Tough Questions with RC Sproul - Tuesday, March 11, 2014

When Paul wrote that Jesus emptied himself and became a servant and yet he was God, in what ways did he retain or not retain his powers of being God?

The concept of "emptying" was a raging controversy in the nineteenth century, and elements of it remain today. The Greek word used by Paul in the second chapter of Philippians, kenosis, is translated as "emptying" in most Bible versions. The question is, Of what did Jesus, in his human (incarnate) state, empty himself?

The popular view in certain circles in the nineteenth century was that at the time of the Incarnation, the eternal God, the second person of the Trinity, laid aside—emptied himself of—his divine attributes so that he could become a man. And in becoming a man in the very real sense, he stopped being God. And so there is the transformation from deity to humanity because he set aside his omniscience, his omnipotence, his self-existence, and all of those other attributes that are proper to the nature of God.

There was one orthodox theologian during the middle of that controversy who said somewhat caustically that the only emptying that theory proved was the emptying of the minds of theologians who would teach such a thing as God stopping for one second to be God. If God laid aside one of his attributes, the immutable undergoes a mutation; the infinite suddenly stops being infinite; it would be the end of the universe. God cannot stop being God and still be God. So we can't talk properly of God laying aside his deity to take humanity upon himself. That is why orthodox Christianity has always declared that Jesus was verus homus, verus Deus—truly man, truly God; fully man and fully God. His human nature was fully human, and his divine nature always and everywhere was fully divine.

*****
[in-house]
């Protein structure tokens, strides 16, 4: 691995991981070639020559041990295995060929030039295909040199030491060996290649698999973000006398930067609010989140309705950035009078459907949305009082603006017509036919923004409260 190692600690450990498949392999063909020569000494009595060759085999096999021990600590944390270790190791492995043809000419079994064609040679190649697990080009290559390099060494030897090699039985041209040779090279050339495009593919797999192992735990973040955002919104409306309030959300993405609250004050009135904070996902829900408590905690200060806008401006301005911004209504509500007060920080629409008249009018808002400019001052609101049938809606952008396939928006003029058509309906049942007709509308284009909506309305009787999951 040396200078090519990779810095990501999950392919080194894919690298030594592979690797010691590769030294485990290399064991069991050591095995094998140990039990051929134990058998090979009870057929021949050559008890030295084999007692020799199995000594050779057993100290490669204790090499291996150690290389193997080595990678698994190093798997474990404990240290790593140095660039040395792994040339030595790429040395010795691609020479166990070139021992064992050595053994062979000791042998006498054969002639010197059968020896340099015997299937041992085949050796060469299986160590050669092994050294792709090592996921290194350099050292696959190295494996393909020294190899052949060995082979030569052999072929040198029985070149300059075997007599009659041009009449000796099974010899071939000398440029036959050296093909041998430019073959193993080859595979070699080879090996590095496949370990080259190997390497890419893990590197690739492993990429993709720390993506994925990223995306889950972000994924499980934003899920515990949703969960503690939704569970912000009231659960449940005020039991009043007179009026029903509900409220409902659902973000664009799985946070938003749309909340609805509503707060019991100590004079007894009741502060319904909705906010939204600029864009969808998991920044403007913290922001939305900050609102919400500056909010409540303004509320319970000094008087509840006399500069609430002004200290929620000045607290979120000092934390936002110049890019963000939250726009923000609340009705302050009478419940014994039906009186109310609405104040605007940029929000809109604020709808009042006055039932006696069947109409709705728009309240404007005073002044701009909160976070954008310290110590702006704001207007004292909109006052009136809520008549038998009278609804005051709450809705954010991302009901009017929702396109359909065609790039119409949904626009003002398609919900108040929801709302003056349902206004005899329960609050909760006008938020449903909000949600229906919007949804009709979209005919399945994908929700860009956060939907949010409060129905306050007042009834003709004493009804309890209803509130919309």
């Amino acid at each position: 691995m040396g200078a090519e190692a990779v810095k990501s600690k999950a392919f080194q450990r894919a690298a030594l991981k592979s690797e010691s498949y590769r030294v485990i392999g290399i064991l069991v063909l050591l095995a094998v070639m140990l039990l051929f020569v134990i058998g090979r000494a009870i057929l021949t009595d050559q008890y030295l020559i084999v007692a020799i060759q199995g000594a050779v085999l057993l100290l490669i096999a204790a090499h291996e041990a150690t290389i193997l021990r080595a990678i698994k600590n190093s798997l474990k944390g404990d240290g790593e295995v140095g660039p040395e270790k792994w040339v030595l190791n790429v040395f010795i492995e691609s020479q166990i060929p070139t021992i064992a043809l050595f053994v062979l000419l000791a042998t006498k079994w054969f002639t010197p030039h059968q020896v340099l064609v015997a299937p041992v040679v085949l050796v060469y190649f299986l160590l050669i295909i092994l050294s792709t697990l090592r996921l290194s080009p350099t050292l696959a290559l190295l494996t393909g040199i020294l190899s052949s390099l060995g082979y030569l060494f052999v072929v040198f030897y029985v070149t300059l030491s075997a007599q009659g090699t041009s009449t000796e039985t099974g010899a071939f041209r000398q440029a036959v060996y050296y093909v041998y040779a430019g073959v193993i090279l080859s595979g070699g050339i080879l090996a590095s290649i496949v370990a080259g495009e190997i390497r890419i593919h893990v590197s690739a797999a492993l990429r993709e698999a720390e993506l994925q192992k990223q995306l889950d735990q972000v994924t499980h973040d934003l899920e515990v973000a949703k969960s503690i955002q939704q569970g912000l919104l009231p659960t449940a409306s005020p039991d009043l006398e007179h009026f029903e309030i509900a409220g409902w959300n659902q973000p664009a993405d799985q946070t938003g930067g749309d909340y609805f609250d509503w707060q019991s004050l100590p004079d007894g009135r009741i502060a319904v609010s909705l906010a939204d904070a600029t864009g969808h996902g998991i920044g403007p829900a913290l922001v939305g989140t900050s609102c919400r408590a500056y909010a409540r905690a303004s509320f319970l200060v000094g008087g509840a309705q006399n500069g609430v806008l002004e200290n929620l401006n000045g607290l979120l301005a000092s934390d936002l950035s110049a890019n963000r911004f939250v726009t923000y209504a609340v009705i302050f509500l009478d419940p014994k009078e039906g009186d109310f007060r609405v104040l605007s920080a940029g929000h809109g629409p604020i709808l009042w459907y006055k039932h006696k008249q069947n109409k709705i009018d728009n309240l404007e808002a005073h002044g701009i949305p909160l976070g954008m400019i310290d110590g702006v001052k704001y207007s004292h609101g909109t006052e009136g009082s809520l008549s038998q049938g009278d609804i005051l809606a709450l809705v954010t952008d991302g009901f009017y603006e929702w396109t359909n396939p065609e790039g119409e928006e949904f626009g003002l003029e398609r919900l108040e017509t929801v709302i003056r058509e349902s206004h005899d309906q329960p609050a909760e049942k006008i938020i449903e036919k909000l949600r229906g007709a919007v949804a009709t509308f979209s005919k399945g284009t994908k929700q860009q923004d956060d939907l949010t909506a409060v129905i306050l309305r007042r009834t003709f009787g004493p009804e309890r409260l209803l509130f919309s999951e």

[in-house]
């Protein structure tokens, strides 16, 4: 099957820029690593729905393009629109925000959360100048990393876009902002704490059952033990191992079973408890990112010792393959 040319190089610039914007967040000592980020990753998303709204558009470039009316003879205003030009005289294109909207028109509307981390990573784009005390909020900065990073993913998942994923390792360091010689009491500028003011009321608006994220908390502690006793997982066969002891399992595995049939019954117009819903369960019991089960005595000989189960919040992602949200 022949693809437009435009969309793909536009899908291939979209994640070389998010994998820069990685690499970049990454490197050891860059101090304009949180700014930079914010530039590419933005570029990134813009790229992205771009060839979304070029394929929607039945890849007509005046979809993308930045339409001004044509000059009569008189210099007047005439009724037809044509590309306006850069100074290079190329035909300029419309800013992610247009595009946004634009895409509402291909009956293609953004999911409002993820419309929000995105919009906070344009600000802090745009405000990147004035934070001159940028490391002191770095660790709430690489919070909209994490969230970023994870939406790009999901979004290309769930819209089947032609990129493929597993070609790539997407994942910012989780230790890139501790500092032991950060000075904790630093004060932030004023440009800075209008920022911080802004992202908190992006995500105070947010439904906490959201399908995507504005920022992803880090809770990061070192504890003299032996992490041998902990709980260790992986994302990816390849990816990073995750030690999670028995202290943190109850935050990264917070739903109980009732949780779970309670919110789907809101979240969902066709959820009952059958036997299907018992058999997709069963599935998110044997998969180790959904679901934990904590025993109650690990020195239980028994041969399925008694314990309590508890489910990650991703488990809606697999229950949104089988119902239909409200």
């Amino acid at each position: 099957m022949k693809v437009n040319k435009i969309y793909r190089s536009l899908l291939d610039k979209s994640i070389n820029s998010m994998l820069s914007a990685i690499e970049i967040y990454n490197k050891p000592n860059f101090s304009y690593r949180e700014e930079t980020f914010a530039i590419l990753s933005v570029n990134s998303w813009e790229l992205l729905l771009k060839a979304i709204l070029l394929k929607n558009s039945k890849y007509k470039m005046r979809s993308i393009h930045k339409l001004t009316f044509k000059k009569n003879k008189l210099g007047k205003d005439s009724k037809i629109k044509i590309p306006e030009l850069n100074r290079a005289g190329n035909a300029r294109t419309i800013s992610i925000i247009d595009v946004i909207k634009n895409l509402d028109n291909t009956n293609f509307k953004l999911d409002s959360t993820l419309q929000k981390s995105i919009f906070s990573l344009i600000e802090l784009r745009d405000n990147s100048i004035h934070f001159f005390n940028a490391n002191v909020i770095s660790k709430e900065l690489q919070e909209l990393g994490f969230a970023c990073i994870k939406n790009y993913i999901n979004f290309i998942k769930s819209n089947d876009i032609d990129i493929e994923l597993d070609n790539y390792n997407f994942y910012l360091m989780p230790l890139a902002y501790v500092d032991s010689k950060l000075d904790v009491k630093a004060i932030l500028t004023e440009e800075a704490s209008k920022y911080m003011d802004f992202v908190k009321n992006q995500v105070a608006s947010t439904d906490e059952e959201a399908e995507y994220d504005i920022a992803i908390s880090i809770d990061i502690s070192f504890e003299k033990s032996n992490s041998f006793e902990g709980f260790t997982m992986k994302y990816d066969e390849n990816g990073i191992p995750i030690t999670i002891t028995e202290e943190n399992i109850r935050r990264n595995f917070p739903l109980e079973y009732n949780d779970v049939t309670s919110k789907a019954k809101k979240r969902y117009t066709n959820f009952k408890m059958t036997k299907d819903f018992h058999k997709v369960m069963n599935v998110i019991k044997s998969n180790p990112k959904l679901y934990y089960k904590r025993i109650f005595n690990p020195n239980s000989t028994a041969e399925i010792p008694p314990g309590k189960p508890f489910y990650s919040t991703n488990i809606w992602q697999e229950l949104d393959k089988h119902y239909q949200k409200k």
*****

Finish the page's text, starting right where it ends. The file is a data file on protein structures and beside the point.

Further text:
Nevertheless, the apostle Paul does speak of Christ emptying himself of something. I think the context of Philippians 2 makes it very clear that what he emptied himself of was not his deity, not his divine attributes, but his prerogatives—his glory and his privileges. He willingly cloaked his glory under the veil of this human nature that he took upon himself. It's not that the divine nature stops being divine in order to become human. In the Transfiguration, for example (Matt. 17:1-13), we see the invisible divine nature break through and become visible, and Jesus is transfigured before the eyes of his disciples. But for the most part, Jesus concealed that glory. I think Paul is saying in Philippians 2 that we're to imitate a willingness to relinquish our own glory and our own privileges and prerogatives.

Tough Questions with RC Sproul is excerpted from Now, That’s a Good Question! Copyright © 1996 by R. C. Sproul. All rights reserved.

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